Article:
Singapore Nutrition and Dietetics Association representative, Kalpana Bhaskara, answers your questions about the importance of helping children create healthy eating habits.
1. What is the effect on children on not eating breakfast?
There is substantial evidence to show that skipping breakfast adversely affects children's performance in problem-solving tasks and also leads to decreased concentration in the classroom. This affects a child's academic performance and also indirectly affects the morale. If a child skips breakfast, hunger sets in long before it is time for lunch and children are forced to snack on foods that are high in fat and sugar. Not eating breakfast is often linked to overweight and obesity, especially in children and teens. They are also unlikely to make up their daily requirement for some vitamins and minerals that a simple breakfast would have provided.
2. What is the effect on children on not eating enough fruits and vegetables?
Fruits and vegetables contribute a host of beneficial nutrients and other food components, such as phytochemicals and fiber, to a child's diet. No dietary supplement can substitute for all the compounds found in fruits and vegetables, nor can they mimic the potential nutrient interactions found in those foods that may contribute to their healthful effects. Not including these foods as part of a well-balanced diet can result in significant health consequences.
One of the initial adverse effects of avoiding fruits and vegetables might be a vitamin or mineral deficiency. Fruits and vegetables contain a type of indigestible carbohydrate called fiber, which doesn't contribute any calories to the diet but can provide a feeling of fullness and the insoluble fibre increases the bulk of waste products in the large intestine, speeds up the waste as it passes through the system and helps avoid constipation. Lack of fiber in your diet can have the opposite effect.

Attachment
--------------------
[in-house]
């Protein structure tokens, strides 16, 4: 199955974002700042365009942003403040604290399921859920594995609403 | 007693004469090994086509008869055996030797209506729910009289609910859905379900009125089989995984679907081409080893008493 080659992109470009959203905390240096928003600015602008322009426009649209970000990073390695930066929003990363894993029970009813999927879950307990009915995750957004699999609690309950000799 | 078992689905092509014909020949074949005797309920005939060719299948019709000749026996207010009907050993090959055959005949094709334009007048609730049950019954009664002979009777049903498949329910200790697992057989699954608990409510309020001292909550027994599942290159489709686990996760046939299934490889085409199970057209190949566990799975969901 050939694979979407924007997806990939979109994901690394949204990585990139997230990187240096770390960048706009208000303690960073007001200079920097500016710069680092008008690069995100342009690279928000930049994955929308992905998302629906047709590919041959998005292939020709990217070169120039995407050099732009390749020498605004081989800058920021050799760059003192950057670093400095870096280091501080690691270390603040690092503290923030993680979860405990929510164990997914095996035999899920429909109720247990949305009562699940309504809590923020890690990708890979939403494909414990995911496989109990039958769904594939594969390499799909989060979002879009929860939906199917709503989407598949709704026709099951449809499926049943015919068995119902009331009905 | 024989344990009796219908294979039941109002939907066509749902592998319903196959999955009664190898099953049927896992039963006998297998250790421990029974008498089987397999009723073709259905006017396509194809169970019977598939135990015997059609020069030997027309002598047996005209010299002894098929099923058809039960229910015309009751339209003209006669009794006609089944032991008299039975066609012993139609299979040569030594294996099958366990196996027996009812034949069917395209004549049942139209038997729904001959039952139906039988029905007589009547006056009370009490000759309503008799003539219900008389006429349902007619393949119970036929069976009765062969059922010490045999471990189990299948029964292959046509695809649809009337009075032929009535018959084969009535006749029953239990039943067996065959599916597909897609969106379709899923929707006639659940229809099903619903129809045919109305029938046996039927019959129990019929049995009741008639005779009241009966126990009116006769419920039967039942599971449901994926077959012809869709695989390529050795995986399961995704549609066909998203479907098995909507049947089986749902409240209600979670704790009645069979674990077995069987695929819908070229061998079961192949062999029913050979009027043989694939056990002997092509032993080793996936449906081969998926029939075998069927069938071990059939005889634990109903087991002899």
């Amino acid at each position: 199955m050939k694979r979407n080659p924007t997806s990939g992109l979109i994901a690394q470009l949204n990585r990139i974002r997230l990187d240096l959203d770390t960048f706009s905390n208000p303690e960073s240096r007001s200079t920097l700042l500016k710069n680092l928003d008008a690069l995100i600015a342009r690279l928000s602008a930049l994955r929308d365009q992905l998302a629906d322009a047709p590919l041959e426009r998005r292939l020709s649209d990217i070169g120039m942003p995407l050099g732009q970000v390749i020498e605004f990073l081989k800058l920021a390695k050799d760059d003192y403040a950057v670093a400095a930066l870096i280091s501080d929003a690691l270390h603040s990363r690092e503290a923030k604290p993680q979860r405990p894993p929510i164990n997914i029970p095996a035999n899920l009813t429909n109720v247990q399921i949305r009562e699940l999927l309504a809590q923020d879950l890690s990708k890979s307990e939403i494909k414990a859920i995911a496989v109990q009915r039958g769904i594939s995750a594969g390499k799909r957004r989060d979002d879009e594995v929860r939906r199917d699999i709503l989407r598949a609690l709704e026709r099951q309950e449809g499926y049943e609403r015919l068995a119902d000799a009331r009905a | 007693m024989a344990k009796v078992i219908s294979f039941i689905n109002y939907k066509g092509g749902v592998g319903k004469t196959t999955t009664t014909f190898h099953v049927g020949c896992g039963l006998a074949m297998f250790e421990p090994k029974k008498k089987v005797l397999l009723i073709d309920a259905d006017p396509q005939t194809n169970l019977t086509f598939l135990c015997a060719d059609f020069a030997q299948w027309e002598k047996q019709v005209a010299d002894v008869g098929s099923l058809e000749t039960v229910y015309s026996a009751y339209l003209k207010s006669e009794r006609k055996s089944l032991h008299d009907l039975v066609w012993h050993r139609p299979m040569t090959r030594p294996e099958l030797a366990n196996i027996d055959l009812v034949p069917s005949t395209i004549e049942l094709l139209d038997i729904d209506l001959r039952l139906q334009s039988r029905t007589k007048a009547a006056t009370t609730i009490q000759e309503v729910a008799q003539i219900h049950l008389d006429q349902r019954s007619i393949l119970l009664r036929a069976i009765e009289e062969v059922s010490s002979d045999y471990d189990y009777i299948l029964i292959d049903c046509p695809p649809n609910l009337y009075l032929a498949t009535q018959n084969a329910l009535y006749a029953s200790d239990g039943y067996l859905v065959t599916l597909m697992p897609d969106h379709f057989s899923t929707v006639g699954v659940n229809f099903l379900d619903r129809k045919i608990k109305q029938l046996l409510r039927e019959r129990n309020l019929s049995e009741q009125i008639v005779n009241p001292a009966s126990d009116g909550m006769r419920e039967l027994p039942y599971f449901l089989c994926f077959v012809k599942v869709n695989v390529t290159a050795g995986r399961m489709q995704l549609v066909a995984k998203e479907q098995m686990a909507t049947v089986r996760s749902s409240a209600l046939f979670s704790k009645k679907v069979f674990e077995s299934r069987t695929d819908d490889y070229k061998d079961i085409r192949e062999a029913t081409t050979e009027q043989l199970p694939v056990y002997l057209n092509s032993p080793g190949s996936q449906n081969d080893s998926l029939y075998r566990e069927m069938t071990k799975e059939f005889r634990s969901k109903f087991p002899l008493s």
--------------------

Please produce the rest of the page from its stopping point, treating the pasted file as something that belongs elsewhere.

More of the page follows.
In addition, fruits and vegetables are rich in phytochemicals, plant-based substances that not only contribute color to these foods but also may reduce the risk factor for chronic diseases. Fruits and vegetables have a relatively low energy density (high nutrient density), meaning they offer few calories per unit of weight. Excluding fruits and vegetables in favor of foods with a high energy density, such as soft drinks, candies or fatty meat, can lead to overweight/obesity.
3. Why is it important to cultivate the right healthy eating habits from young?
It is important to establish healthy eating habits from young because eating habits and dietary preferences form early. In fact, a recent study found that children as young as two years old hold food preferences based on their parents' dietary choices. For this reason, parents (and other primary care givers) have a responsibility to serve as healthy eating role models and prioritize the development of healthy eating habits. Modelling good behaviour and involving children in shopping, meal planning and preparation go a long way towards this goal. Children are ready and eager learners, and this allows child care providers the opportunity to cultivate healthy eating habits from young. Building good habits in the early years can also provide the protection of a healthy diet throughout their lives.
4. What role can parents play in helping to cultivate the right healthy eating habits amongst children?